This article by David H. Freedman really touched a nerve with me this week. In it, Freedman argues that valuing intelligence over all other desirable human traits is affording an unearnt privilege to an already blessed stratum of society. Worse still — Freedman notes — is that contemporary society has created structural barriers that hinder the less intelligent, when they are the very people who may need encouragement the most.
Society has become increasingly academicised, and I would argue that this is a profound social ill. Jobs that are unrelated to academia e.g. day-to-day childcare, are now more and more unattainable without degrees (and the costs they incur to get them). Not only is it irrational, but it’s a sad reflection on society that employers value academic achievement over all other characteristics. I don’t know a single parent who would prefer their Nanny to be smart and qualified, but cruel, over someone who is of average intelligence but warm, considerate and kind.
I also don’t know many Graduates who would consider a career as a Nanny desirable. The only person I know who has worked as a Nanny, is someone without a degree. The over-valuation of possessing an academic degree has made the careers that traditionally didn’t need one seem second-best, no matter how vital they are. The people who would rather have a vocational career than scale the corporate ladder have been tossed onto the same scrapheap.
Such a large amount of effort has been expended to make non-academic professions fit into an academic hole one must ask: “but why?”
The drive towards academicisation has been spearheaded by social progressives in spite of the fact that making pricey degrees a prerequisite for employment inherently works against poorer people who are less able to achieve a flashy academic record. Academia is the realm of the Left. This insistence on everyone attending University/College has a lot more to do with Leftists wanting to filter and assimilate the young and impressionable through their own Left-wing institutions, regardless of whether it is in the long-term best interests of the student, than they will ever admit.
But there’s another aspect to this too. As society has become more secular, we have become more used to relying on science and we lean on objective measurements. It’s comfortable to rely on and value intellect as it is something we can measure. However flawed they may be, IQ tests tell us something objective. The trouble is that everyone I know who has ever bragged about their IQ and/or Alma Mater has turned out to be a first rate twat.
And there’s the rub.
A massive downside of society becoming more secular, is that we have lost moral leaders like Martin Luther King Jr. (though they were often not religious leaders), and other people in public life who emphasised humane qualities and values. Nowadays “professional intellectuals” like Richard Dawkins and Neil deGrasse Tyson have huge followings despite striking me as crass, insensitive, and combative — whatever the merits of their work. Their fans often glory in their abrasive take downs of those with whom they disagree.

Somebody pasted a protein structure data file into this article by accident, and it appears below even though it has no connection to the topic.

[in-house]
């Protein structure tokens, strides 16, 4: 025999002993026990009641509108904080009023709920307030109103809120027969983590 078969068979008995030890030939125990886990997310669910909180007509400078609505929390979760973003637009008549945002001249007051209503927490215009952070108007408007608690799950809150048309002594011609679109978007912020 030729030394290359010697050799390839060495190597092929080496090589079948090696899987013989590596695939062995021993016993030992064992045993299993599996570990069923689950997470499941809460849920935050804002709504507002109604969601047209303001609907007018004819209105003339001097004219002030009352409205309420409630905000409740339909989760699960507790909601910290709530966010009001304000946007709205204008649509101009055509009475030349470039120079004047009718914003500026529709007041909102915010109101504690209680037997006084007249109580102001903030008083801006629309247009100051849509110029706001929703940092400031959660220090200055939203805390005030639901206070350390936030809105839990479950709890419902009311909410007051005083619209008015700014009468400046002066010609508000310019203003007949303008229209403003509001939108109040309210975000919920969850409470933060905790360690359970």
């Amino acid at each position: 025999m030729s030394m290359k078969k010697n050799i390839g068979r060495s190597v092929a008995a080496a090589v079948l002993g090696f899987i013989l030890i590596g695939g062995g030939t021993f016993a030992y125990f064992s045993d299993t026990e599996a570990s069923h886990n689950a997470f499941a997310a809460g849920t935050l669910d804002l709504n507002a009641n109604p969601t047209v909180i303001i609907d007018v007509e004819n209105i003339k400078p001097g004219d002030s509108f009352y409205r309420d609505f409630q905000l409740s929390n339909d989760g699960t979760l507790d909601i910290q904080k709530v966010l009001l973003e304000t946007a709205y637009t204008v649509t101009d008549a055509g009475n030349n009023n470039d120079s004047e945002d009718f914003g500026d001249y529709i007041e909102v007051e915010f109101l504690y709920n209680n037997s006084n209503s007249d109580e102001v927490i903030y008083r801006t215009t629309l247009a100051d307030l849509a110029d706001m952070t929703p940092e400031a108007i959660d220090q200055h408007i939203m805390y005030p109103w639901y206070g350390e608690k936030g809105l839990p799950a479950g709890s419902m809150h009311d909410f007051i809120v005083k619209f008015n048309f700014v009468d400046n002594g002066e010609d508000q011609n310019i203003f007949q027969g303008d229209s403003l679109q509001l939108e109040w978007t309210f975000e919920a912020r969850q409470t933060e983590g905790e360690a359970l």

Human characteristics like kindness, warmth, empathy, humility, self-acceptance, integrity, good character, consideration for others, and humour, are things that can’t be measured and that poses a temptation, not just to employers, to pretend they don’t exist — but try having a work place or personal relationships without them!
Amongst my most intelligence acquaintances are:
A graduate of Oxford University who is banned from the state of China for committing impersonation and fraud. When I knew him, he was a corporate lawyer who liked to brag that he earnt the annual national minimum wage every month after taxes. This individual had a nasty habit of picking on the young women around him and bullying them until their self-worth was so diminished he could get whatever he wanted from them. Sometimes he didn’t even want anything, he would just do it for fun.
There was also a former prospective parliamentary candidate who I began chatting to the first time I went to a political party conference. I was so enamoured by her that I let her manipulate me to further her own ends just because I liked her and so valued her obvious intelligence and competence. I wilfully ignored that her and her partner had cruel nicknames for just about everyone in their immediate social circle and that she was manipulative, domineering, and only kind when it suited her. She was also obese thanks to a marijuana addiction she’d had in University. She didn’t seem to have any friends that she couldn’t use in some way. As soon as I refused to be used — I was no longer a friend.
Ah, and then there is the American Academic who used to like to go on “business trips” with younger male members of staff. Unbeknownst to these unsuspecting young men, he would only book a single room and tell them the hotel was — sadly — fully booked. A quick chat at the reception would soon reveal that to be a lie and another room would be hastily paid for on the company credit card to avoid a(nother?) lawsuit.
I have slowly deleted these people off my social media and out of my life. I don’t want to be around any of them for any part of my day.
Some of the smartest people I know have been amongst the most cruel, dysfunctional, manipulative and immoral. Some of the least academically able have been amongst the kindest, healthiest, righteous, and most decent. The huge emphasis contemporary society has placed on academisation has crowded out the other ways we measure human worth. If the definition of societal good is to build a meritocracy — I hope the definition of merit is broader than merely excelling in the IQ/career/qualifications arms race.
Thankfully, Martin Luther King Jr. left a sermon that can offer some guidance on this issue:
In this speech, King warns all who would listen that a desire for importance can lead to “snobbish exclusivism” — indeed!